Help with MCF5475 speed problem.

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Help with MCF5475 speed problem.

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Contributor I

Hi, I'm using a Coldfire V4e MCF5475 and I have a problem. It seems like the core speed isn't as fast as it should be, 
I've been working in several Colfire MCU from MCF51QE128, MCF5213, MCF5249 and this is the only time such problem as occur. 

I'm just using the Coldfire Core and the DMA controller as the masters of the XL bus, the FlexBus, PCI, and other peripheral are disable. The CF core is the master of the XL bus and the DMA acts like the secondary master, all code and user variables are loaded into the Core SRAM memory, the clock ratio is set as default 1:4. 

The code is very simple, just putting a GPIO signal in High and Low state to check speed, also using a very simple filtering routine to check the operations speed. But the results are very poor, the GPIO only gets 1MHz while in the MCF51QE128 gets 4MHz, the filter routine takes 17us while in the MCF5249 takes 7us, I´m using exactly the same code for all MCU. 

 

I hope you could help me, If I'm doing something wrong or maybe something I've not considerate yet. 

 

I'll apreciate any kind of help.

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Contributor I

Thanks  for you answer, I use to toggle the GPIO only as a primarial test, anyway I found the problem and It was only enabling the Cache, in 5475 it's disable by defect. The code for enabling the cache is in the Reference Manual Rev.5 section 7.13 page 7-30.

 

The only thing I had to do was copy that code in my starcf.c code at the begining of the _startup section, changing the flash adress by the internal RAM adress and that's all, the Coldfire 5475 is running as fast as it should be, I guess the disable cache was causing the code to be stored in one of the external memories, and the CPU spend more  time reading the code from there.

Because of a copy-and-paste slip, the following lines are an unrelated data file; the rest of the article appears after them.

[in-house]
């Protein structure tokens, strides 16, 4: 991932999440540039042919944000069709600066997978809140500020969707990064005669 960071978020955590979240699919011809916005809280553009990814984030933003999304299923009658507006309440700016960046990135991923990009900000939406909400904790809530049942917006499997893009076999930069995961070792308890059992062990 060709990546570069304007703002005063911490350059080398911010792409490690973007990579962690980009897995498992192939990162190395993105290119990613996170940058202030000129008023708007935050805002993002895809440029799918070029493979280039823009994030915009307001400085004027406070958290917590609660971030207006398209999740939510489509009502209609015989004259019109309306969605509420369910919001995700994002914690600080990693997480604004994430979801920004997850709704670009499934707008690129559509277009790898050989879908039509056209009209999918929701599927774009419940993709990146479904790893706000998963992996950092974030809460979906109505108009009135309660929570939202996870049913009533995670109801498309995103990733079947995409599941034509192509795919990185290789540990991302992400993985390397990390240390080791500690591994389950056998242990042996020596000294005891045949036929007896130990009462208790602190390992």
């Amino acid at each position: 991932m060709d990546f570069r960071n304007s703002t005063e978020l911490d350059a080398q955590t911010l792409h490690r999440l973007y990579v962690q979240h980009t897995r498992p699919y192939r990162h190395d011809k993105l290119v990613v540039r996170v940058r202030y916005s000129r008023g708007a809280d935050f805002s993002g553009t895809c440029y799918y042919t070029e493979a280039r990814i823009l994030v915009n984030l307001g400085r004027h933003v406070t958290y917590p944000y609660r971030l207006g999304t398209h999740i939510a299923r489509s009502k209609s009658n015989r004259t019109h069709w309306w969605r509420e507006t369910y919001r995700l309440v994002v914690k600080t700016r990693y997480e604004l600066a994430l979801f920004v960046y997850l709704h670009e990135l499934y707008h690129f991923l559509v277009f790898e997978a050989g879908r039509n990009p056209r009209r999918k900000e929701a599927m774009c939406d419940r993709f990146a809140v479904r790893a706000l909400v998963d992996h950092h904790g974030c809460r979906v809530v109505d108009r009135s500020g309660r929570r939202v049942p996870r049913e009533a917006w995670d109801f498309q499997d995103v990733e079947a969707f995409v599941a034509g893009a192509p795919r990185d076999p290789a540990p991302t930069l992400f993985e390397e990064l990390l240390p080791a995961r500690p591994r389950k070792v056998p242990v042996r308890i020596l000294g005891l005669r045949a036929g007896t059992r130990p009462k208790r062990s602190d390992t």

Thanks again for your interest.

 

Diego

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Contributor I

Toggling of GPIO pin isn't good way to make speed benchmark on ColdFire processors. On V2 processors all accesses to GPIO registers spends I think 12 wait states. On V4 it may be even worse. It's poor documented in every reference manual, so for benchamrk you should use internal timer to measure execution time of code.

 

Best regards

 

Andrija

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Contributor I

Thanks  for you answer, I use to toggle the GPIO only as a primarial test, anyway I found the problem and It was only enabling the Cache, in 5475 it's disable by defect. The code for enabling the cache is in the Reference Manual Rev.5 section 7.13 page 7-30.

 

The only thing I had to do was copy that code in my starcf.c code at the begining of the _startup section, changing the flash adress by the internal RAM adress and that's all, the Coldfire 5475 is running as fast as it should be, I guess the disable cache was causing the code to be stored in one of the external memories, and the CPU spend more  time reading the code from there.

 

Thanks again for your interest.

 

Diego

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Specialist I

 


dimepu wrote: I guess the disable cache was causing the code to be stored in one of the external memories, and the CPU spend more  time reading the code from there.

 


 

 

The point about I/O pin speed is very important. Last year I was working on a Marvell PXA320. To get to an I/O pin takes TWO HUNDRED WAIT STATES on that chip!

 

So you program an internal timer, and then monitor it with code and wave an I/O pin around at 1/65536 of the timer rate. Then measure that to check your clock and CPU speed programming. Once that's set up it should remain OK.

 

The cache setting can't control what memory the code is loaded into. That's up to where you link it.

 

My experience is with the MCF5329, but there should be similarities. I'm listing what it does in case that helps you to find equivalent sections in your reference manual.

 

1 - The external FLASH we have on the 5329 has to be set up with the right number of wait states - it defaults to a very slow rate otherwise - 63 wait states at 80MHz, or 189 times slower than the CPU.

 

2 - We then configure the external FLASH to run at NINE wait-states at 80MHz, so it is running at 1/27 of the CPU clock rate. Code running from there is glacial.

 

3 - For the SRAM we have to set RAMBAR, to Enable, set the Address and allow CPU Direct Access to the SRAM. Without the latter the CPU gets to the SRAM by the "Crossbar Back Door" very slowly. And you have to program the Crossbar if you have one too. There's even a register somewhere to allow "burst access" to the memory which defaults to off.

 

4 - Set up the cache properly. We're using "Write-through" and find that faster with our application mix than "Write Back",


Then you'll have fun trying to get any DMA working as that either has to have all of its buffers in uncached SRAM or you need to set up "uncached buffer regions" or use cache flushes in the right places.

 

Have fun.

 

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